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Merger - Case Study Example

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Firstly, it would grant the car maker a base in Asia, where it has none. The second one would be that it would give the manufacturer a chance to deviate from the manufacturing of big cars. Small cars are in demand in Asia and Mitsubishi could cater to this demand.
2. i. DaimlerChrysler can find this alliance risky, because of the fact that it has to merge with a debt-ridden company. The market is novel for the company and lack fo knowledge of the ways of the Asian market could be risky. Mitsubishi was already in a state of collapsing, with the sales output being very low. This new merger could change fortunes, either ways and if support would be withdrawn, it would have to survive independently.
3 i. DaimlerChrysler had violated the fuel laws, pumping in increased carbon dioxide residue, from its high-end Mercedes cars. However, the European Law states that by 2008, the company will have to reduce the emission by 25%. By acquiring stakes in Mitsubishi, the high-end car maker could reduce the overall emission, since the latter produces only small cars which emit lesser pollutants.
4. i.
4. i. Export from US and Germany would certainly help Daimler initiate a more interactive approach, especially since it would exchange goods from the home country of Daimler. This would facilitate greater involvement and would also reduce duties levied. However, how this be adaptable to home conditions in Asia should be pondered over.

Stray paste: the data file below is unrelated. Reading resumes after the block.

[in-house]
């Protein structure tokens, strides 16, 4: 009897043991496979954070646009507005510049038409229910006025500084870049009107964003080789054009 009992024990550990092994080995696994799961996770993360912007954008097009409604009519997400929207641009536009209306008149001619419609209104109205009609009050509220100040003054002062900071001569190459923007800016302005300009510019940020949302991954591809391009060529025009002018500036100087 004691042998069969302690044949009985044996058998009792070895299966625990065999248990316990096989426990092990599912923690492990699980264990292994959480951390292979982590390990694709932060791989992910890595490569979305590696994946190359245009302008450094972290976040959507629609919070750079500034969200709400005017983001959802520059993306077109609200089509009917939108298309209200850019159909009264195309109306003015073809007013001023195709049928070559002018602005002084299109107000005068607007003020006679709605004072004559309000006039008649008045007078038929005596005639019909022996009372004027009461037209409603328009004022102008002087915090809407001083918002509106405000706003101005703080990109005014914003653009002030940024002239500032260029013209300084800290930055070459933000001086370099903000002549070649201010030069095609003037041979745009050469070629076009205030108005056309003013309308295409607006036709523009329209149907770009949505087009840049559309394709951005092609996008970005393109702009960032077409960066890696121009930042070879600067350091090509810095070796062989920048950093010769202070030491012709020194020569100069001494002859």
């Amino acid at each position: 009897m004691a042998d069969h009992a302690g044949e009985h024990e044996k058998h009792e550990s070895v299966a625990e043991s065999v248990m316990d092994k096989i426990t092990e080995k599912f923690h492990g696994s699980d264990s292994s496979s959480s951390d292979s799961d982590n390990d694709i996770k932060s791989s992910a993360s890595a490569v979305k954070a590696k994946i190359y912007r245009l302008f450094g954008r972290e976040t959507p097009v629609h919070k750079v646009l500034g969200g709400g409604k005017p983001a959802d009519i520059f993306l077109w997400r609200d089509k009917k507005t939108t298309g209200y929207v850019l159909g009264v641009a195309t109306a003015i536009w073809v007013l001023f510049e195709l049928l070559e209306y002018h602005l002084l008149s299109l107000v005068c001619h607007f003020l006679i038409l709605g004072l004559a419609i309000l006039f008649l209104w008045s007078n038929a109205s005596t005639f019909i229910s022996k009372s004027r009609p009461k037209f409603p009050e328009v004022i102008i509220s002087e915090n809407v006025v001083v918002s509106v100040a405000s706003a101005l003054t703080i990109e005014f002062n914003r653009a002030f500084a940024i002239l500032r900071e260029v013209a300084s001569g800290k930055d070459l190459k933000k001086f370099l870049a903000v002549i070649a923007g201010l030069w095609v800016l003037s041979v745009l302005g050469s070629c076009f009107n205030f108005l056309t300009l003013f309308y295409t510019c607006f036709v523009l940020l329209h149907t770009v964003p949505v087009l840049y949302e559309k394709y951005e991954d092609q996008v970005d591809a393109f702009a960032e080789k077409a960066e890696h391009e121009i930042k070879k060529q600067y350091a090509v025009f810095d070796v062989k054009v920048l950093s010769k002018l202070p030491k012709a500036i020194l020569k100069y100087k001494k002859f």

4.ii. Daimler wouldn't have to get into obtaining a separate license with the Government, since Mitsubishi's already strong position would enhance the ability of the former, in carrying out activities.

4.iii. The joint venture would help Daimler invest lesser, and still gain a strong foothold in Asia. It would help the company emerge from its slightly disadvantaged position and gain profitable stand. It would also bring about diversity in terms of the manufacturing of small cars. However, while Mitsubishi seems to be in an debt-ridden condition, it would be risky to go ahead.

4.iv. A wholly owned subsidiary that is already w ell-developed and established is certainly profitable. However, it would mean greater responsibility and higher risks, besides adaptability issues.

5.i. With Mitsubishi's performance going really low and the debts increasing, DaimlerChrysler withdrew its stakes from the Asian car-maker in April 2004. This was also in tune with the Japanese economic policy.

5.ii.This would certainly bring about a more hostile approach from the Japanese government towards the German-American car-maker. On the other hand, for Daimler, it would mean loss of base in Asia.

5.iii.Daimler could have waited longer and could have brought about global strategies with Mitsubishi, rather than concentrating on Japan or local activity. This would increase its activity on familiar home ground and would also help the Japanese company emerge debtless.

6.1. Mitsubishi has few options at hand. It could look at re-emerging and establishing a strong footh ...Show more


1. i. DaimlerChrysler was interested in Mitsubishi in 2000, because the latter was a leading brand in Asia and DaimlerChrysler was looking to expand through mergers. It would give the German American care maker a foothold in the Asian market…
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